The world’s fish are suffering. Whether caught for food or to be kept as pets, entire fish populations are struggling to either stay alive or live their best lives in their natural habitat — lives that extend to old age, where they remember interactions with each other and show affection by rubbing up against one another, much like humans cuddle each other and their dogs or cats.
Although they can’t scream or cry in a way we recognize, fish DO have feelings. They suffer and feel pain, usually at the hands of humans. They’re sentient creatures who can become bored or frustrated when kept in tiny tanks or aquariums for human amusement. In such conditions, they feel lonely, cramped, and far from home–their real home, where they can swim the many miles a day they are accustomed to and can finish their bubble hut they began to build for their babies before they were cruelly scooped up and captured.
According to PETA, fish “have nervous systems and react to painful stimuli the same way all animals do –their breathing rate increases, their muscles contract, and they try to escape.” So when fish in the wild are caught using longline fishing techniques or exposed to a small puff of cyanide to stun and capture them live (an illegal practice called “cyanide fishing”), their panic and pain is similar to what any other animal would feel in the same conditions.
Wild fish are caught and transported to be kept unnaturally as pets from all around the world, with pet stores being the main offenders. Even if they manage to escape the net (which in itself is stressful), the resulting shock and treacherous travel weakens them.
The fishing industry also contributes to their suffering, wherein fish are caught, not as pets, but to be eaten.
90% of fish in aquariums are caught in the wild, with 95% of saltwater fish sold in pet shops coming from their homes and natural lives in Fiji, Indonesia, the Philippines, and other Pacific Islands. More than 20 million fish are captured from the wild every year to support a $300 million worldwide “hobby,” according to PETA.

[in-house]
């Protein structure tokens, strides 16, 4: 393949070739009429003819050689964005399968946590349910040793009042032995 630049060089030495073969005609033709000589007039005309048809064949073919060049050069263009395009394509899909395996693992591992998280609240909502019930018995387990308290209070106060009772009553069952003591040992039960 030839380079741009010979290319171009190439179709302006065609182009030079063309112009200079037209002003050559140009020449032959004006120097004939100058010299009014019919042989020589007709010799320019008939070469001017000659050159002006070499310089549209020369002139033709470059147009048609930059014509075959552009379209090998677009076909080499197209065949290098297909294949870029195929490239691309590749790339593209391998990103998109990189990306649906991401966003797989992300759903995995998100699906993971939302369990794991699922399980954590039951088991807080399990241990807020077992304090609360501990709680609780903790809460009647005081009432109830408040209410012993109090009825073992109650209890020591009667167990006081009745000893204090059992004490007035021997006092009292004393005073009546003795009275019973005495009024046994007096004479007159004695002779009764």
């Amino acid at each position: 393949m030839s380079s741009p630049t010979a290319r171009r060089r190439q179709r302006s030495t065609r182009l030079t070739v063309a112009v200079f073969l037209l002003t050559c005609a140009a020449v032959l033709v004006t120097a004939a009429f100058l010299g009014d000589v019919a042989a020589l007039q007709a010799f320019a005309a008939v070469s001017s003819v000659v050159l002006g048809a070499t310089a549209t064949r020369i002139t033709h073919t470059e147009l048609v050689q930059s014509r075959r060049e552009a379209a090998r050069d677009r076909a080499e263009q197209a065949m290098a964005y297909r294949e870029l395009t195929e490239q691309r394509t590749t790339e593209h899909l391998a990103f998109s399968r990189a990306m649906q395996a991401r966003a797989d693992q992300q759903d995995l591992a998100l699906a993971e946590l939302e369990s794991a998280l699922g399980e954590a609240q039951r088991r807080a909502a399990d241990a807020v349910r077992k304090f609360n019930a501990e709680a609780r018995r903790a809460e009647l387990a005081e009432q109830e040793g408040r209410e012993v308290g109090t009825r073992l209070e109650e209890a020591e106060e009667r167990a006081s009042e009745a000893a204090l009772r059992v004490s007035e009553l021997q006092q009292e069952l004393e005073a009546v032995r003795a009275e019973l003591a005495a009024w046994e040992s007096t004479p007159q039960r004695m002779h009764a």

According to Forbes, “it has been estimated that between .97 to 2.7 trillion fish” are slaughtered each year for human consumption.
Bycatch–where marine species who are not the intended victims of the commercial fishing industry are scooped up into huge fishing nets accidentally, and injured and killed in the process– is another issue. Global bycatch may amount to 40% of the world’s catch, totalling 63 billion pounds per year, according to Oceana’s report. NOAA Fisheries shed light on the unfortunate subject: “Fishermen sometimes catch and discard animals they do not want, cannot sell, or are not allowed to keep. This is collectively known as ‘bycatch.’ Bycatch can be fish, but also includes other animals such as dolphins, whales, sea turtles, and seabirds that become hooked or entangled in fishing gear. For NOAA Fisheries, bycatch refers to ‘discarded catch of marine species and unobserved mortality due to a direct encounter with fishing vessels and gear.’ These unintentionally caught animals often suffer injuries or die.”
What Is HAP Doing About It?
Educating the public of the inhumane treatment fish encounter when caught from the wild to be imprisoned in tiny tanks as pets or killed for food is our first step. Awareness is key while fighting for the lives of fish, who are capable of remembering past social interactions with other fish and show affection by rubbing up against one another.
Through our Better for Betta Fish campaign, we’re working with pet stores to stop the sale of betta fish as pets, leaving them in their natural habitat to thrive. Our “No Plastic Please” campaign also benefits humans and fish (and other animals!) by reducing unnecessary single-use plastic waste. We hope to reduce the amount of plastic that ends up in oceans, eliminating risk to ALL species and keeping plastic from littering our communities and waterways.
How You Can Help
Find out more about the horrors of the fishing industry and share this information with people you know. Assist in educating pet stores where you see injured, sick, or abused fish if you feel comfortable doing so.
Swap out meals that include fish for plant-based options.
Your donation can also help us save fish from suffering or early death by funding us to educate and inspire the next generation on this important issue.